Ukraine’s Deputy Minister of Digital Transformation: We Want Ukraine to Join Countries That Develop New Economy


Ukrainian legislators are working on regulations for the crypto-industry. The Verkhovna Rada of Ukraine (the country’s parliament) will hear the tax law amendments that will include the definition of cryptocurrencies. The Ministry of Digital Transformation, which is tasked with the creation of the “state in a smartphone,” is now collaborating with Binance to reach its goals.

It is an important endeavor for Ukraine and an ordeal for the country’s legislators.

ForkLog YouTube host ForkLog talked with Alexander Bornyakov, the deputy Minister of Digital Transformation, about the Ministry’s agenda and the digital transformation of Ukraine.

This is the transcript of the conversation.

ForkLog: Tell us about your background.

Alexander Bornyakov: I’ve been launching outsourcing companies, later took on high-tech and startup investing. At the dawn of the crypto-industry I was mining and selling cryptocurrency, then began investing in ICOs. For the last two years, I’ve been living and studying in the U.S.

ForkLog: How did you get into the Ministry of Digital Transformation?

AB: I’ve met the Minister of Digital Transformation Mykhailo Fedorov. He was looking for someone to help the Ministry interact with the businesses. I became that person.

My goal isn’t just about regulating cryptocurrencies. I’m going to develop a startup ecosystem, form an environment for outsourcing companies, and make it easier for IT-businesses to operate.

ForkLog: The Ministry is primarily associated with the “state in a smartphone.” What is the Ministry going to do with that?

AB: We are planning to move all the services for the citizens online. About 20% of these services have to be automated in order to exclude the human factor. This is our main task.

Aside from that, we need to communicate with IT-companies, build better internet coverage across the country, and educate people.

People should be able to use the internet and infrastructure. We are planning to teach about 2 million people each year to use gadgets. Estonia had a similar program.

ForkLog: Apart from Estonia, what are the other cases you study? 

AB: Georgia, Azerbaijan, Belarus.

ForkLog: The previous administration moved two registers onto blockchain. What do you think of their job?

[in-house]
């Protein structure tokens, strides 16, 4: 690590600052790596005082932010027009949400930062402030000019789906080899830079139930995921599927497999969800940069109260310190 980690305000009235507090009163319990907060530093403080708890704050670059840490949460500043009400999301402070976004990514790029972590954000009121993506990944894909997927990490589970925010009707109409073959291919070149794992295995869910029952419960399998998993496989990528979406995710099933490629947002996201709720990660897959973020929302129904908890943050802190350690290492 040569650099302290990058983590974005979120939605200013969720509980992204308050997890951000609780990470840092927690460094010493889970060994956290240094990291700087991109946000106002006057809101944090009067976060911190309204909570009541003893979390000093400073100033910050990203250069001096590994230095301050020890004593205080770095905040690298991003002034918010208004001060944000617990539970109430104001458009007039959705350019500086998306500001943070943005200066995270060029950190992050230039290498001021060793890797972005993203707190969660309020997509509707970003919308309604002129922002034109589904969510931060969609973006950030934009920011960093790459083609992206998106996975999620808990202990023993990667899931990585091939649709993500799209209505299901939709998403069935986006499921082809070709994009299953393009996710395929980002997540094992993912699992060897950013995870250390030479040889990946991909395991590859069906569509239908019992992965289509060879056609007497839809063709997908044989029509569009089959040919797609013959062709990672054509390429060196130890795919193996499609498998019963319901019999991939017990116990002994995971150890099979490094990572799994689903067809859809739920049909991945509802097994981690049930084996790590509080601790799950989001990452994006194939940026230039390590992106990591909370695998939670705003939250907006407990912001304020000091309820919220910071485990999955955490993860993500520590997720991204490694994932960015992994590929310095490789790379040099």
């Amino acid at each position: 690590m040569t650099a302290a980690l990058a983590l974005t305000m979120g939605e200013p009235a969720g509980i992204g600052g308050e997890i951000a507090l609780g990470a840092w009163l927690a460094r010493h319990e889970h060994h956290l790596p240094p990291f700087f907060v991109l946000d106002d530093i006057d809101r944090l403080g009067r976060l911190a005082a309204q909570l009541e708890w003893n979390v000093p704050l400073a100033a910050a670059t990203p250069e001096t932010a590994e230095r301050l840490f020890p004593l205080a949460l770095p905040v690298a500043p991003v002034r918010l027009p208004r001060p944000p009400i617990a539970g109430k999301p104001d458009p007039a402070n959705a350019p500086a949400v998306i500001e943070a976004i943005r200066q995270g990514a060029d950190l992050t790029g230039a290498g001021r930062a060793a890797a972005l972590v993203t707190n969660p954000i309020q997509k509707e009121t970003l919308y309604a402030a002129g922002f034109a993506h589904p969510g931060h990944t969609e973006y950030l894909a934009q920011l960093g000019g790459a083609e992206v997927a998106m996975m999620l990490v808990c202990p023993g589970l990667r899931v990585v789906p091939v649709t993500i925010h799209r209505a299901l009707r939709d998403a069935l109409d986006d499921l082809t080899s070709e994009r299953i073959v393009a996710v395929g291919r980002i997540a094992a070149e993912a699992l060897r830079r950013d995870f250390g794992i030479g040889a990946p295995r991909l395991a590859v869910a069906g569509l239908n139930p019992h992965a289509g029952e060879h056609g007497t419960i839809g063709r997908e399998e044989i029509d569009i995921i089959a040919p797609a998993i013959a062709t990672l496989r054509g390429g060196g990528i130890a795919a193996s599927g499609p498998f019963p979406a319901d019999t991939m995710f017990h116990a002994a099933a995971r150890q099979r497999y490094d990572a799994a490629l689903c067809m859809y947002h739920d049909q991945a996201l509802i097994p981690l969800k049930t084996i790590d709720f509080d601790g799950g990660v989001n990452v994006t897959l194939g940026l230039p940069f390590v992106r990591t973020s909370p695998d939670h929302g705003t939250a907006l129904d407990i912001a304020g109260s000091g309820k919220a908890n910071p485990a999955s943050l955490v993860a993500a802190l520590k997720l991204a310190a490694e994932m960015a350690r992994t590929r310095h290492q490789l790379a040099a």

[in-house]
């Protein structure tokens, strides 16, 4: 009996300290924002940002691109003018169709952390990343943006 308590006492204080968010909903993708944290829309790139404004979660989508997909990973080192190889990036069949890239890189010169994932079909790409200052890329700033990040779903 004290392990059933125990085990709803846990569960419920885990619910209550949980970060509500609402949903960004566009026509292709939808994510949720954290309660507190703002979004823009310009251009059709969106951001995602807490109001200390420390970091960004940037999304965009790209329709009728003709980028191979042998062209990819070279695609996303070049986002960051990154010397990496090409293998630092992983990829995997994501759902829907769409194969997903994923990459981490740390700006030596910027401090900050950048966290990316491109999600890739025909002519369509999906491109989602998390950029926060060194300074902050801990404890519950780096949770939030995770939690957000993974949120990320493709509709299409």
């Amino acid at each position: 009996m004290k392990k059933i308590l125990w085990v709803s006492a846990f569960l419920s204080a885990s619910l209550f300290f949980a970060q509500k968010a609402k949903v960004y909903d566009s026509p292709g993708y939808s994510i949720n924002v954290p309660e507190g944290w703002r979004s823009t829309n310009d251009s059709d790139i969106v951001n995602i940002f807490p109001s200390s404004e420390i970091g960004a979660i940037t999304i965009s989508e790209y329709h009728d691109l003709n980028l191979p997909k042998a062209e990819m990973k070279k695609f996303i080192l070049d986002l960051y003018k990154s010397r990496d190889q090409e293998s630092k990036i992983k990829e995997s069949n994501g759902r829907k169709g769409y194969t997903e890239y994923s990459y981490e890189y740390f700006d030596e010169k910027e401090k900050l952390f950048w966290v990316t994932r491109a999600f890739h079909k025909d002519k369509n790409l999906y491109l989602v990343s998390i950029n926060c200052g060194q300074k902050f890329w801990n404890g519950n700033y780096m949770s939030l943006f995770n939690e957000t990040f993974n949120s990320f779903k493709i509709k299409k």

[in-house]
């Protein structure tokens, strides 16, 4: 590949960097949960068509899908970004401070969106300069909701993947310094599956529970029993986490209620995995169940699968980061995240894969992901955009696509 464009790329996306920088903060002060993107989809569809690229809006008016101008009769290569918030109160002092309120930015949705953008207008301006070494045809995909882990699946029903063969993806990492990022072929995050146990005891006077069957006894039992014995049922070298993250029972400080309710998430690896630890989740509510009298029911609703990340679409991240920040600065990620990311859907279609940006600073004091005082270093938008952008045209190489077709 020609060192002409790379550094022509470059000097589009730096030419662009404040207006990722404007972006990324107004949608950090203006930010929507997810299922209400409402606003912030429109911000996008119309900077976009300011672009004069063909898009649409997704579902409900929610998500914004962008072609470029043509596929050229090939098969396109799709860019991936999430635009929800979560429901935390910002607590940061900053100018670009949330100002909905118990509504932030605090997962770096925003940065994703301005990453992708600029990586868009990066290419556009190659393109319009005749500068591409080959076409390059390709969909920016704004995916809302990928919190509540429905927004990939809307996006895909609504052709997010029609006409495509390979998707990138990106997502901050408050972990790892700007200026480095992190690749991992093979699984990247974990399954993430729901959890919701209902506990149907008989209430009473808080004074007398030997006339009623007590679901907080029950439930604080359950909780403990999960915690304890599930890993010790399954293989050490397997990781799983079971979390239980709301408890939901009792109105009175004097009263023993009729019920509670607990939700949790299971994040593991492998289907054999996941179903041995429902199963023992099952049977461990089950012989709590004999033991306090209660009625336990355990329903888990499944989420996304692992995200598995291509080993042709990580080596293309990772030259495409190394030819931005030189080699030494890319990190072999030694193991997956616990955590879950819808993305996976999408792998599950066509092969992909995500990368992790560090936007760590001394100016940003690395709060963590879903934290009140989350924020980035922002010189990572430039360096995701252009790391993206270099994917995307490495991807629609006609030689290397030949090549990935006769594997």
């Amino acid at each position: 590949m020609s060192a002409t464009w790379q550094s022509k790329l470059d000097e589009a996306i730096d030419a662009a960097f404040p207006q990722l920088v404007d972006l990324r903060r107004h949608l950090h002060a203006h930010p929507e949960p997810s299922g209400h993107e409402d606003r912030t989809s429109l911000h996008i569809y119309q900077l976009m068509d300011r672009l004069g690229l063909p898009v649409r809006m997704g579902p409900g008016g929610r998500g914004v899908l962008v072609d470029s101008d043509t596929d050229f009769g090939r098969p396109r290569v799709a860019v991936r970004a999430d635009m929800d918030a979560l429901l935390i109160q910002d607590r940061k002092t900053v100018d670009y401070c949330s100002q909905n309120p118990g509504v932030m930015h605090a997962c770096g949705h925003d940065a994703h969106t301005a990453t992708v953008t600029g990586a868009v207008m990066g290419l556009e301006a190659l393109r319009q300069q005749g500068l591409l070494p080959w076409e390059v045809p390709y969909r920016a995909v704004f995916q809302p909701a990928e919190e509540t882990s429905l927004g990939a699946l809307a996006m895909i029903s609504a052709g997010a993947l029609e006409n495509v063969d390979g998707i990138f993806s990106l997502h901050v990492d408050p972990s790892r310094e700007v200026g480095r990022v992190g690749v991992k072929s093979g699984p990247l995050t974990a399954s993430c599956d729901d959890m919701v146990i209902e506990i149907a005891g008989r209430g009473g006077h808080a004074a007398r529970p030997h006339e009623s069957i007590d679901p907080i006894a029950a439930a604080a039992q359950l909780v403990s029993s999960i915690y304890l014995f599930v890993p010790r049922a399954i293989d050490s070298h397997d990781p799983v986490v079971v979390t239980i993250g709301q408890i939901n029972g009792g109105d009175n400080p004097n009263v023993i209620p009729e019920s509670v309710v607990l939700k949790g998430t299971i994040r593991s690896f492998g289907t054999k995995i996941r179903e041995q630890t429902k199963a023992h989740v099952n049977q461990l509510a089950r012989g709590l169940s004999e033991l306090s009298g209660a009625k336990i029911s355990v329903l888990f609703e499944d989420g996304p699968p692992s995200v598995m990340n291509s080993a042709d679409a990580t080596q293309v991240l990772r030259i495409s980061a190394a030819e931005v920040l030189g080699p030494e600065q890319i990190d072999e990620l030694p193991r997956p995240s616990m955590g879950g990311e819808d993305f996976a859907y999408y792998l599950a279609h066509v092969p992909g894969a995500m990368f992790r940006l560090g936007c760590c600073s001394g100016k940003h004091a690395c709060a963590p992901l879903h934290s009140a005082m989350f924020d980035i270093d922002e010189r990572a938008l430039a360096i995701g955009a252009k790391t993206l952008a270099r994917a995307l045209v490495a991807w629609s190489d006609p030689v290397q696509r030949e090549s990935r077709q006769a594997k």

AB: I don’t know any successful cases, except when they moved trading to blockchain.

ForkLog: Does the state need this technology?

AB: It does. Although, we need to refactor the internal processes first. The country has 300 registries. Each one is in turmoil. Why digitize that?

We are planning to blockchainize a lot of registries, such as the queue for apartments and property data. Still, we have to get rid of redundancy first.

The state should decide what information should be collected and how to protect it. Only then we will be able to move onto blockchain. There should be 10 registries, not 300.

ForkLog: The Ministry of Digital Transformation has signed a memorandum with Binance. What’s in it for the country? 

AB: Binance uses fiat gateways. It is interesting in terms of the country’s economy. Moreover, Binance brings its tokenization platform, startups, and education to the table.

The most important thing about Binance is the name. After signing the memorandum we’ve received queries from Bittrex and Coinbase. Now it is much easier to talk about legalizing cryptocurrencies.

ForkLog: What will Binance have to do according to the memorandum?

AB: Binance’s objective is to register a company. They won’t have to pay anything.

Further on, Binance representatives will advise the Ministry on the matters of exchange operations and tools. This will allow us to develop better legislation for cryptocurrencies.

ForkLog: What does it include now?

AB: The legislation defines cryptocurrencies, virtual assets, utility and security tokens. Mining will be described in other documents.

It also removes the VAT on the income from cryptocurrencies for five years. Instead, market participants will pay 5% of the income from investments.

We’re making this law for the entire cryptocurrency market, not Binance. We want Ukraine to join the countries that develop the new economy.

ForkLog: Aren’t you afraid that Ukraine will be seen as a country that encourages money laundering?

AB: We understand that grey money may go through exchanges. That’s why we amended the AML legislation accordingly. 

ForkLog: What will the government do next in terms of cryptocurrency regulation?

AB: The next step is tokenization. Yet, now we need to start the regulation mechanisms.

I want anyone in the crypto-industry to be able to say “I’m doing everything right.” Maybe at first, I’ll have to personally stop the overly enthusiastic representatives of law enforcement, but eventually, the legislation will make life easier for the crypto-community.

ForkLog: What do you expect to see when the law comes into effect?

AB: I expect foreign and local companies to be able to work within the legal field and apply their expertise in Ukraine. I also expect to see foreign businesses coming to the country.

As for mining, here the barrier is the price of electricity, not the lack of regulation. I do not expect to see something significant in this field.

ForkLog: What do you think about the future of cryptocurrencies: will altcoins stay on the market or will it be just Bitcoin?

AB: Bitcoin is the digital gold. Because of its scalability problems, it is inapplicable to a large economy. The future is with the projects that solve this problem. Still, Bitcoin is going to stay, just like gold. The metal isn’t used for daily transactions, but it’s being stored in all countries.

ForkLog: You mean, Bitcoin will be held by state-owned funds?

AB: Yes. I hope cyberpunk will come soon.

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